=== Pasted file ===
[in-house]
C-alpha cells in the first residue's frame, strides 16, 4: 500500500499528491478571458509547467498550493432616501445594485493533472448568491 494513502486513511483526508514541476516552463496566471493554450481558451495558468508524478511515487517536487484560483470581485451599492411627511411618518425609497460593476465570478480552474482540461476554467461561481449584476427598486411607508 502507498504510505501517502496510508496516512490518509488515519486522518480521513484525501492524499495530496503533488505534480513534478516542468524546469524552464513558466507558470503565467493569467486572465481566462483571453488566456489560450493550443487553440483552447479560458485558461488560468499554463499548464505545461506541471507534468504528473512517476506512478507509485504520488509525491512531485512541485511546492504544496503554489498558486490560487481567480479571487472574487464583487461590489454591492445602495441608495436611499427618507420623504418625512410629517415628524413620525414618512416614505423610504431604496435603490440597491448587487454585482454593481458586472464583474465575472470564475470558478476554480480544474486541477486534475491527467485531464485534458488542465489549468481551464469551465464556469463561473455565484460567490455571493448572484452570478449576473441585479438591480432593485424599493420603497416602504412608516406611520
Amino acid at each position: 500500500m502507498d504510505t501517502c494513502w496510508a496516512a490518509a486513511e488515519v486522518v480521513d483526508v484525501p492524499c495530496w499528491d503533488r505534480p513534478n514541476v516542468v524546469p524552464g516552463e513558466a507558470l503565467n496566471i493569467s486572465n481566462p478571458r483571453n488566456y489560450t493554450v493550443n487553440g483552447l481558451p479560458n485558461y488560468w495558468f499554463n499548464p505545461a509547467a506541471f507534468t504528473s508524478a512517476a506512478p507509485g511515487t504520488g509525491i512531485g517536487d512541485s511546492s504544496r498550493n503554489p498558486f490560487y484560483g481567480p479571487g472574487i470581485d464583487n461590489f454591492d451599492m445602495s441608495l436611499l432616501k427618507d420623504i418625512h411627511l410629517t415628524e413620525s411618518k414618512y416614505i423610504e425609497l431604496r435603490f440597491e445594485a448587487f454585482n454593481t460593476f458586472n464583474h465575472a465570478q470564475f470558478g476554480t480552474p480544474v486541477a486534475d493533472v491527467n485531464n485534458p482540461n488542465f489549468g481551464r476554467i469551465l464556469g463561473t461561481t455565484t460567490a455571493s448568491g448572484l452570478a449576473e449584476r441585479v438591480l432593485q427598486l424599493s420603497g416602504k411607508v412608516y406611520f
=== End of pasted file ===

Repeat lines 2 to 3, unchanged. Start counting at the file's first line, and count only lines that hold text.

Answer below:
C-alpha cells in the first residue's frame, strides 16, 4: 500500500499528491478571458509547467498550493432616501445594485493533472448568491 494513502486513511483526508514541476516552463496566471493554450481558451495558468508524478511515487517536487484560483470581485451599492411627511411618518425609497460593476465570478480552474482540461476554467461561481449584476427598486411607508 502507498504510505501517502496510508496516512490518509488515519486522518480521513484525501492524499495530496503533488505534480513534478516542468524546469524552464513558466507558470503565467493569467486572465481566462483571453488566456489560450493550443487553440483552447479560458485558461488560468499554463499548464505545461506541471507534468504528473512517476506512478507509485504520488509525491512531485512541485511546492504544496503554489498558486490560487481567480479571487472574487464583487461590489454591492445602495441608495436611499427618507420623504418625512410629517415628524413620525414618512416614505423610504431604496435603490440597491448587487454585482454593481458586472464583474465575472470564475470558478476554480480544474486541477486534475491527467485531464485534458488542465489549468481551464469551465464556469463561473455565484460567490455571493448572484452570478449576473441585479438591480432593485424599493420603497416602504412608516406611520
Amino acid at each position: 500500500m502507498d504510505t501517502c494513502w496510508a496516512a490518509a486513511e488515519v486522518v480521513d483526508v484525501p492524499c495530496w499528491d503533488r505534480p513534478n514541476v516542468v524546469p524552464g516552463e513558466a507558470l503565467n496566471i493569467s486572465n481566462p478571458r483571453n488566456y489560450t493554450v493550443n487553440g483552447l481558451p479560458n485558461y488560468w495558468f499554463n499548464p505545461a509547467a506541471f507534468t504528473s508524478a512517476a506512478p507509485g511515487t504520488g509525491i512531485g517536487d512541485s511546492s504544496r498550493n503554489p498558486f490560487y484560483g481567480p479571487g472574487i470581485d464583487n461590489f454591492d451599492m445602495s441608495l436611499l432616501k427618507d420623504i418625512h411627511l410629517t415628524e413620525s411618518k414618512y416614505i423610504e425609497l431604496r435603490f440597491e445594485a448587487f454585482n454593481t460593476f458586472n464583474h465575472a465570478q470564475f470558478g476554480t480552474p480544474v486541477a486534475d493533472v491527467n485531464n485534458p482540461n488542465f489549468g481551464r476554467i469551465l464556469g463561473t461561481t455565484t460567490a455571493s448568491g448572484l452570478a449576473e449584476r441585479v438591480l432593485q427598486l424599493s420603497g416602504k411607508v412608516y406611520f